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I have a dropdown which had dual role. User can come to the page(http://mysite/events/Pages/default.aspx) straight and use the dropdown or they can first do a search and the filter the search resuld further by selecting the dropdown. First Case URL will be like http://mysite/events/Pages/default.aspx?hos=Carmel and Second Case URL http://mysite/events/Pages/default.aspx?kwd=health&type=Events&hos=Carmel This is what I am doing right now but it behaves weird and does sth like this to url http://mysite.events/Pages/default.aspx?hos=Crown&hos=Carmel

So if user selected carmel from the dropdown the first time and decided he/she wanted to look for Indianapolis, then it should either replace 'Carmel' with indianapolis or replace the whole querstring "&hos=Carmel" with "&hos=Indianapolis" for the second case and "?hos=Carmel" with "?hos=Indianapolis" for the first scenario

$(".hospitalDropDown").change(function(e){
            var querystring=window.location.search;
            var currentURL=$(location).attr('href');
            if(location.href.indexOf('?') == -1) {
                window.location.href= 'http://mysite/events/Pages/default.aspx'+'?hos='+$(this).val();
                }
                else{

                    window.location.href = ( $(this).val() == "All Hospitals" ) ? 'http://mysitesite/events/Pages/default.aspx': location.href +'&hos='+ $(this).val(); }
    )};

I found some nifty code that uses regex to handle the querystring but I don't understand how regex works..How can I use sth like below in my case?

function replaceQueryString(url,param,value) {
    var re = new RegExp("([?|&])" + param + "=.*?(&|$)","i");
    if (url.match(re))
        return url.replace(re,'$1' + param + "=" + value + '$2');
    else
        return url + '&' + param + "=" + value;
}
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2 Answers 2

You need to do something like this:

function replaceQueryString(url,param,value) {
    var re = new RegExp("([?|&])" + param + "=.*?(&|$)","i");
    if (url.match(re))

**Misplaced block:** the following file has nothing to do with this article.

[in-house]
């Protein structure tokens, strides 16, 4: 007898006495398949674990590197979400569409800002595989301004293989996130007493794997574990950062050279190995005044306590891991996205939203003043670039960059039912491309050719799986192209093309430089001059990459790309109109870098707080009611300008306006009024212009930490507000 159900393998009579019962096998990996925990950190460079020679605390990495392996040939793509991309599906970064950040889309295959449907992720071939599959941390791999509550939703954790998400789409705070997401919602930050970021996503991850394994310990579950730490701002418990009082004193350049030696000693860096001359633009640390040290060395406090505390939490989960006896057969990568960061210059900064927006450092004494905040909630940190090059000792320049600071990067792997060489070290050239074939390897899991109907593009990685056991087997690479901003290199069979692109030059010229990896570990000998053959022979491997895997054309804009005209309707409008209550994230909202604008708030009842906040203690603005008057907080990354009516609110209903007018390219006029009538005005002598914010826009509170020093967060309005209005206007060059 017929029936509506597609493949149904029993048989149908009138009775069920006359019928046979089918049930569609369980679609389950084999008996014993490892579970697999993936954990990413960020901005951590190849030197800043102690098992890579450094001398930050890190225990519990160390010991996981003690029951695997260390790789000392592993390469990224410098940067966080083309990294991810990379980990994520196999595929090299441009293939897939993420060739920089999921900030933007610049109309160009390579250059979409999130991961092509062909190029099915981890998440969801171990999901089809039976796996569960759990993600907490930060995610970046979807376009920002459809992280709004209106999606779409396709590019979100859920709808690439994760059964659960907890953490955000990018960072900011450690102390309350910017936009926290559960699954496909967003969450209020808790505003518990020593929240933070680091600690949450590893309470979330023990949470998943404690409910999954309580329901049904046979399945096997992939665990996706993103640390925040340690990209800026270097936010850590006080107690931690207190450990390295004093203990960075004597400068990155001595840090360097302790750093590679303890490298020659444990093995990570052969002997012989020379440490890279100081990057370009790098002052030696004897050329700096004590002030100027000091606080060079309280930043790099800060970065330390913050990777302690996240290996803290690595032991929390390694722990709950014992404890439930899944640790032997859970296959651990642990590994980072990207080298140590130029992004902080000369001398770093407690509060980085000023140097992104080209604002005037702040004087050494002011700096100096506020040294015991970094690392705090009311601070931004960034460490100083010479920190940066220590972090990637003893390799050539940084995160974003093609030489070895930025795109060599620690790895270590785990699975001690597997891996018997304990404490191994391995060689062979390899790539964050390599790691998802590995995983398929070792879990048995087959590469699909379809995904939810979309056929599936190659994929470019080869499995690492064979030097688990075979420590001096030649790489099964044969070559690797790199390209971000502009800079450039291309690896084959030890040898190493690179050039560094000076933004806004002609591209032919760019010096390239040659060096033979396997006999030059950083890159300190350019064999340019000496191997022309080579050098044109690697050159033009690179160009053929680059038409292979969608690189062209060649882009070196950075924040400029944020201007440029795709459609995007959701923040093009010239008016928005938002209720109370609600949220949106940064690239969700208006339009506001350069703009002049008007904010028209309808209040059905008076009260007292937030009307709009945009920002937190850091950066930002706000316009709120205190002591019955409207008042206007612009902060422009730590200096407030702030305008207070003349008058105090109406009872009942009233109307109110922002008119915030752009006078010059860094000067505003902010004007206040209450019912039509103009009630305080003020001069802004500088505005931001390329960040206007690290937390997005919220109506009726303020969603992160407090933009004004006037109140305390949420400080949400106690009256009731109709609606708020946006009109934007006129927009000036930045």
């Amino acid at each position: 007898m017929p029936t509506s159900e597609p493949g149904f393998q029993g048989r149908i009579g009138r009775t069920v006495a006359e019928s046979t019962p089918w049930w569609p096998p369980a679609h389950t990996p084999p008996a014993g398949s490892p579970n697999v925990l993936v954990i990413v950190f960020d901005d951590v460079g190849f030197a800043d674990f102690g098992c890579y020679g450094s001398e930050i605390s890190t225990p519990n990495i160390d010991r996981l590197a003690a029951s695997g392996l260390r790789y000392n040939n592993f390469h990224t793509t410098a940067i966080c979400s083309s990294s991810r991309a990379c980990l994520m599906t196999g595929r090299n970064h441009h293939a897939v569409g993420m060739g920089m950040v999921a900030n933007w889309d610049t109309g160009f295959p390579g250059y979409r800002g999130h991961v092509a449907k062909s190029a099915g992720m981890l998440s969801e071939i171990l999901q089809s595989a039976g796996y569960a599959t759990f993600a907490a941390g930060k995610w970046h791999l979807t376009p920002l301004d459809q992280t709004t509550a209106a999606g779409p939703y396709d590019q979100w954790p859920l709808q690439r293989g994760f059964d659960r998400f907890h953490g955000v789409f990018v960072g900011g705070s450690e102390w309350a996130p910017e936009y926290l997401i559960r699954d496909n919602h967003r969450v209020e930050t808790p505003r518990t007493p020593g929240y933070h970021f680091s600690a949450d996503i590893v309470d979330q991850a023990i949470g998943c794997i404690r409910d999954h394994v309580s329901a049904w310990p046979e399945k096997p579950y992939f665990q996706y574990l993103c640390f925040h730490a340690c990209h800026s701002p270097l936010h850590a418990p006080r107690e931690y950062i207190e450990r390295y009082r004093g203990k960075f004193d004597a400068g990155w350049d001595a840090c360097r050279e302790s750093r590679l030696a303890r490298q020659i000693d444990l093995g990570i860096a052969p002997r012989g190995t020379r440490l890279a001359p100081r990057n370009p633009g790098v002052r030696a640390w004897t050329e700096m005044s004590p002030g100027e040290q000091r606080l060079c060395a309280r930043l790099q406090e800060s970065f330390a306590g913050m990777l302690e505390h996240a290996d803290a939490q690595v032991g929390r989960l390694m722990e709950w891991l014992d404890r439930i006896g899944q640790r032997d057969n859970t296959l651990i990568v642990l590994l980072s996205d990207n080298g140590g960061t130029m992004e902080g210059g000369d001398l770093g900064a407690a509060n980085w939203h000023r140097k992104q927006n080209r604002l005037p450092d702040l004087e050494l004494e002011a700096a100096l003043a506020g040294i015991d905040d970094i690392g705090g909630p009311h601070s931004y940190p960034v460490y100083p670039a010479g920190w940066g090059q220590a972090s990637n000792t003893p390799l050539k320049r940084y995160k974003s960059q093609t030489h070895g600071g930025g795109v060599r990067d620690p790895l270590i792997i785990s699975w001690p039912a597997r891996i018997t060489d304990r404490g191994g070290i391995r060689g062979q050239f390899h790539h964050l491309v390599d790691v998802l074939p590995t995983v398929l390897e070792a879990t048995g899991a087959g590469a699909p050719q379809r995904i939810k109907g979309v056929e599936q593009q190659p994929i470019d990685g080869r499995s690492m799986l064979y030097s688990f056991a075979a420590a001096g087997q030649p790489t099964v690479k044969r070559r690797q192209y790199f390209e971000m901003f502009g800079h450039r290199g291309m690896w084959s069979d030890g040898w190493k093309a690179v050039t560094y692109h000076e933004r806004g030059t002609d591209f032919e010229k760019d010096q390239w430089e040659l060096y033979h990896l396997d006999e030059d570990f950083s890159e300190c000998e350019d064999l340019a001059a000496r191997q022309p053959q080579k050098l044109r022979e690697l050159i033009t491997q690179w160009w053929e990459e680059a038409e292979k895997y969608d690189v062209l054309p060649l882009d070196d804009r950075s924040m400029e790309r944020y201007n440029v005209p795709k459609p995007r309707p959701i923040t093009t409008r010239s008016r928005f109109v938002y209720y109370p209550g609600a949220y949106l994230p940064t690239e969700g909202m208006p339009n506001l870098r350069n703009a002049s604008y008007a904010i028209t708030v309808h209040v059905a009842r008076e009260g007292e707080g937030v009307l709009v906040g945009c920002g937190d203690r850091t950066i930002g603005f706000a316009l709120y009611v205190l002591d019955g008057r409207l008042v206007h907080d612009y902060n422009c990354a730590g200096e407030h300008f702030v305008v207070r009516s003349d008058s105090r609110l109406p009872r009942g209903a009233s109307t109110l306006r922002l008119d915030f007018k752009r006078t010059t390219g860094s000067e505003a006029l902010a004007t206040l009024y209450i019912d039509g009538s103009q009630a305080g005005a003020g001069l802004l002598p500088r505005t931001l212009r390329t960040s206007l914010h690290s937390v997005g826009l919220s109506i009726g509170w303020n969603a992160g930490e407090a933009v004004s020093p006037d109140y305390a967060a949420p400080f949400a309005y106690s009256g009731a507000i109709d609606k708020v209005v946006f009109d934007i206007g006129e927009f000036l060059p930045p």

return url.replace(re,'$1' + param + "=" + value + '$2');
    else
        return url + '&' + param + "=" + value;
}

$(".hospitalDropDown").change(function(e) {
   window.location.href = replaceQueryString(window.location.href, 'hos', $(this).val());
)};

The replaceQueryString snippet you found was already packaged up in a neat little function for you, so you don't need to know anything about regex to use it. All you need to do is pass that function your url, the parameter you are trying to change ("hos") and the new value.

Also, $(location).attr('href') isn't really valid, and you weren't using it anyway, so just take it out and stick with window.location.href.

Finally, although you didn't need any regex knowledge in this particular case, you could definitely benefit from learning at least some basic regex syntax. Take a look at http://www.regular-expressions.info/ for some good explanations, and then use a regex tester like http://www.regextester.com/ to play around with the samples and to try writing some of your own.

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Overlooked you actually answered the question - perhaps you should move your answer up front of the explanation –  mplungjan Jan 20 '12 at 17:57
    
@mplungjan Good point. Rearranged my answer as you suggested –  David Brainer-Banker Jan 20 '12 at 20:10
    
Also I suggest changing window.location since window.location.href is the string representation of the current url - so change the.href but set the location object –  mplungjan Jan 20 '12 at 23:11
$(".hospitalDropDown").change(function(e){
    var newhos=($(this).val() == "All Hospitals" ) ? '' : '$1hos=' + $(this).val();
    location.href=location.href.replace(/([\?\&])hos=\w+/,newhos);
});
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